ERROR: mysqld failed while attempting to check config
command was: "mysqld --verbose --help --log-bin-index=/tmp/tmp.HDiERM4SPx"
2018-08-15 13:38:15 0 [Note] Plugin 'FEEDBACK' is disabled.
2018-08-15 13:38:15 0 [ERROR] Failed to enable encryption of temporary files
2018-08-15 13:38:15 0 [ERROR] Aborting

N.B. you should be aware of the limitations for the implementation, most notably log tables and files are not encrypted and may contain data along with any query text.

One of the key features supported by MariaDB that is not yet supported by the other providers is the automatic, parallel encryption of tables that will occur when simply enabling

innodb_encrypt_tables
 . This avoids the need to mark the existing tables for encryption using
ENCRYPTED=YES
 , although at the same time it also does not automatically add the comment and so you would not see this information. Instead, to check for encrypted InnoDB tables in MariaDB you should check
information_schema.INNODB_TABLESPACES_ENCRYPTION
 , an example query being:

mysql> SELECT SUBSTRING_INDEX(name, '/', 1) AS db_name,
   ->   SUBSTRING_INDEX(name, '/', -1) AS db_table,
   ->   COALESCE(ENCRYPTION_SCHEME, 0) AS encrypted
   -> FROM information_schema.INNODB_SYS_TABLESPACES
   -> LEFT JOIN INNODB_TABLESPACES_ENCRYPTION USING(name);
+---------+----------------------+-----------+
| db_name | db_table             | encrypted |
+---------+----------------------+-----------+
| mysql   | innodb_table_stats   |      1    |
| mysql   | innodb_index_stats   |      0    |
| mysql   | transaction_registry |      0    |
| mysql   | gtid_slave_pos       |      0    |
+---------+----------------------+-----------+

As can be inferred from this query, the system tables in MariaDB 10.3 are still predominantly MyISAM and as such cannot be encrypted.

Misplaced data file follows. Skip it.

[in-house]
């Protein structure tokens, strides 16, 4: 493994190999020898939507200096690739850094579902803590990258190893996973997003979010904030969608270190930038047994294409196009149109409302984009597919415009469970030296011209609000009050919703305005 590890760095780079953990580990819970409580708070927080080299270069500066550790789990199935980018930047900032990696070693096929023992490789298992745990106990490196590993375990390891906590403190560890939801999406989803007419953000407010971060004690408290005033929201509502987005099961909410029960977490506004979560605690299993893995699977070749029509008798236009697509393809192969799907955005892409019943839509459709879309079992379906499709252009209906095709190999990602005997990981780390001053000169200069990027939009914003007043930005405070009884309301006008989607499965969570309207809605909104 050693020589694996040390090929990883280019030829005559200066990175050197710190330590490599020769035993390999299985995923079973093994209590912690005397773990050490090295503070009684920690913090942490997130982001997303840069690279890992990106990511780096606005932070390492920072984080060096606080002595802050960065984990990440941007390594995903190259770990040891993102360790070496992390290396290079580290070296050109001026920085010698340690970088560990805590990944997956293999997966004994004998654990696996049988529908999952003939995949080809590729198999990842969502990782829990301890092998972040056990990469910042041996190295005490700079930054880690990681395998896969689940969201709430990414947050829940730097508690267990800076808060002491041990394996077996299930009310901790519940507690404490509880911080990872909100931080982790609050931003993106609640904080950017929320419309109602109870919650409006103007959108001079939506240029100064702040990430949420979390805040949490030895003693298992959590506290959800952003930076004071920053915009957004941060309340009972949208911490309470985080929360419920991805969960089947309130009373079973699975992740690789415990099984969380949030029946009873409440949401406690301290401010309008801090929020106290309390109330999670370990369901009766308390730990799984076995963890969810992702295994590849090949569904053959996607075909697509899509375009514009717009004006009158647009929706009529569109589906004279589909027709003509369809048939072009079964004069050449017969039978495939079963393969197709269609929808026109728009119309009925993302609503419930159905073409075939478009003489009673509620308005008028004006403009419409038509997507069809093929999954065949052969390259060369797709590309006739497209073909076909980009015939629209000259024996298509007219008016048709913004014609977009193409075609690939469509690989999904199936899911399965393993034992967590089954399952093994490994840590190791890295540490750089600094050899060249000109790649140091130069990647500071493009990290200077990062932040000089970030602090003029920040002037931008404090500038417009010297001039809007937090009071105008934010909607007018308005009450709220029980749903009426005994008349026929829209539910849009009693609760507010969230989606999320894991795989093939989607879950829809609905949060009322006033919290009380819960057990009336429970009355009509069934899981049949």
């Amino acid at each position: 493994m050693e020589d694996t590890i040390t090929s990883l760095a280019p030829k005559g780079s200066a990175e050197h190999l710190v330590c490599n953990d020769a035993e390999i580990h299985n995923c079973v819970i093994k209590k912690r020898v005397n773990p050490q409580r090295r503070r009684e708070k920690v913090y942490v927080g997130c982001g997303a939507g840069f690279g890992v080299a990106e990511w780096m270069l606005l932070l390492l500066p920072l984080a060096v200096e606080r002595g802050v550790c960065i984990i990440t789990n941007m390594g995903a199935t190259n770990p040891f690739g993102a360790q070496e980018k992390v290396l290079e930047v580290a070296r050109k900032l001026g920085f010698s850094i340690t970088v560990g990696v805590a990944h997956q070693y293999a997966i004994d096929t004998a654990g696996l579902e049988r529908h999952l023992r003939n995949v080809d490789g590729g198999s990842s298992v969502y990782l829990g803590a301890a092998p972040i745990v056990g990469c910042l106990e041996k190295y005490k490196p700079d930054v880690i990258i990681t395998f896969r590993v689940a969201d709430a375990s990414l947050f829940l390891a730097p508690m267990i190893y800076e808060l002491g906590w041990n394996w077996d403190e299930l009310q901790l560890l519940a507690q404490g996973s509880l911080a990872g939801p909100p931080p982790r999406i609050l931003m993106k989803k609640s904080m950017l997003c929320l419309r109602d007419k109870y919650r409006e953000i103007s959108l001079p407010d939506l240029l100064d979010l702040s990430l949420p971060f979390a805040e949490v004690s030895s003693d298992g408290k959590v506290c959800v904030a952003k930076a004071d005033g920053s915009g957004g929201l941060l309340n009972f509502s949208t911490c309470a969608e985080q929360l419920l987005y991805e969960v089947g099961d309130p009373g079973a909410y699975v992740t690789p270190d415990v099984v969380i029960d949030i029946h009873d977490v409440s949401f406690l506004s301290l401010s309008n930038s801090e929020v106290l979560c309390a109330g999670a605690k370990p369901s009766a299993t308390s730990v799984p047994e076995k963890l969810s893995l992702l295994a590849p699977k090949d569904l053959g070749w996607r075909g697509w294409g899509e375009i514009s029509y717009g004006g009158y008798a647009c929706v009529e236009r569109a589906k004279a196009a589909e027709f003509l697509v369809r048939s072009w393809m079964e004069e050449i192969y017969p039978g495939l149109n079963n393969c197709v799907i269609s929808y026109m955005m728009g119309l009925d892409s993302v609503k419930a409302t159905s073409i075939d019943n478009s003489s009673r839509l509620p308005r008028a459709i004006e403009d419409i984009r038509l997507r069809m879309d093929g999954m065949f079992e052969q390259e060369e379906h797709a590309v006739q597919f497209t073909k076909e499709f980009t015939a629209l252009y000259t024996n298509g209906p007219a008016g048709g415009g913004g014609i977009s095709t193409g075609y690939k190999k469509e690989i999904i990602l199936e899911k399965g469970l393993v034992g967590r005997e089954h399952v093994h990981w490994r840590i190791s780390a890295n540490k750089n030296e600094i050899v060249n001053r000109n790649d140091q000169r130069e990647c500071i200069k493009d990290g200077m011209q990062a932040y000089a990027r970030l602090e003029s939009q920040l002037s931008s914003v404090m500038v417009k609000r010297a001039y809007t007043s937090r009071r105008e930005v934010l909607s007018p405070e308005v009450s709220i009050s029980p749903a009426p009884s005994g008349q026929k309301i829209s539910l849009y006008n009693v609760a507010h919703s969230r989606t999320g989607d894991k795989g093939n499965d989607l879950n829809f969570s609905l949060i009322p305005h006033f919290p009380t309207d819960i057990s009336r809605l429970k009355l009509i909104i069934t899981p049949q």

MySQL

Whilst the enterprise version of MySQL has support for a number of data at-rest encryption features as of 5.7, most of them are not available to the community edition. The latest major release of the community version sees the main feature set comprise of:

The enterprise edition adds the following extra support:

Maximising at-rest encryption with MySQL 8.0

Using the following configuration would give you maximum at-rest encryption with MySQL 8.0:

early-plugin-load=keyring_file.so
keyring_file_data=/var/lib/mysql/keyring
innodb_redo_log_encrypt=ON
innodb_undo_log_encrypt=ON

This configuration would provide the following at-rest protection:

  • optional InnoDB tablespace encryption
  • redo and undo log encryption

You would need to create new, or alter existing tables with the

ENCRYPTION=Y
 option, which would then be visible by examining
information_schema.INNODB_TABLESPACES
 , an example query being:

mysql> SELECT TABLE_SCHEMA AS db_name,
   ->    TABLE_NAME AS db_table,
   ->    CREATE_OPTIONS LIKE '%ENCRYPTION="Y"%' AS encrypted
   -> FROM information_schema.INNODB_TABLESPACES ts
   -> INNER JOIN information_schema.TABLES t ON t.TABLE_SCHEMA = SUBSTRING_INDEX(ts.name, '/', 1)
   ->                                        AND t.TABLE_NAME = SUBSTRING_INDEX(ts.name, '/', -1);